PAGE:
Heyden, Jan Van Der
HEYDEN, JAN VAN DER (1637-1712), Dutch painter, was born at Gorcum in 1637, and died at Amsterdam on the 12th of September 1712. He was an architectural landscape painter, a contemporary of Hobbema and Jacob Ruysdael, with the advantage, which they lacked, of a certain professional versatility; for, whilst they painted admirable pictures and starved, he varied the practice of art with the study of mechanics, improved the fire engine, and died superintendent of the lighting and director of the firemen's company at Amsterdam. Till 167 2 he painted in partnership with Adrian van der Velde. After Adrian's death, and probably because of the loss which that event entailed upon him, he accepted the offices to which allusion has just been made. At no period of artistic activity had the system of division of labour been more fully or more constantly applied to art than it was in Holland towards the close of the 17th century. Van der Heyden, who was perfect as an architectural draughtsman in so far as he painted the outside of buildings and thoroughly mastered linear perspective, seldom turned his hand to the delineation of anything but brick houses and churches in streets and squares, or rows along canals, or " moated granges," common in his native country. He was a travelled man, had seen The Hague, Ghent and Brussels, and had ascended the Rhine past Xanten to Cologne, where he copied over and over again the tower and crane of the great cathedral. But he cared nothing for hill or vale, or stream or wood. He could reproduce the rows of bricks in a square of Dutch houses sparkling in the Sun, or stunted trees and lines of dwellings varied by steeples, all in light or thrown into passing shadow by moving cloud. He had the art of painting microscopically without loss of breadth or keeping. But he could draw neither man nor beast, nor ships nor carts; and this was his disadvantage. His good genius under these circumstances was Adrian van der Velde, who enlivened his compositions with spirited figures; and the joint labour of both is a delicate, minute, transparent work, radiant with glow and atmosphere.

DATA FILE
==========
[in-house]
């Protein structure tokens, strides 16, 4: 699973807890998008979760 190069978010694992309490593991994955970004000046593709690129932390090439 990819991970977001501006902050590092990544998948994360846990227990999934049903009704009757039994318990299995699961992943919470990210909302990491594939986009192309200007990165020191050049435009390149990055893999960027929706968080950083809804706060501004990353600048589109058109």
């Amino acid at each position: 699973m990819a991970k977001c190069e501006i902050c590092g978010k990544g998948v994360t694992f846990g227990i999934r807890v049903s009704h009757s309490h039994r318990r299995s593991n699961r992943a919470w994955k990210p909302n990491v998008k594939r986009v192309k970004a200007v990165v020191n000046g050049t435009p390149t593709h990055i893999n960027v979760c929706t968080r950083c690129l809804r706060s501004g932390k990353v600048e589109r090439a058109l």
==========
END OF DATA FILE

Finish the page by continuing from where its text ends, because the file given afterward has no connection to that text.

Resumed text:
Note - this article incorporates content from Encyclopaedia Britannica, Eleventh Edition, (1910-1911)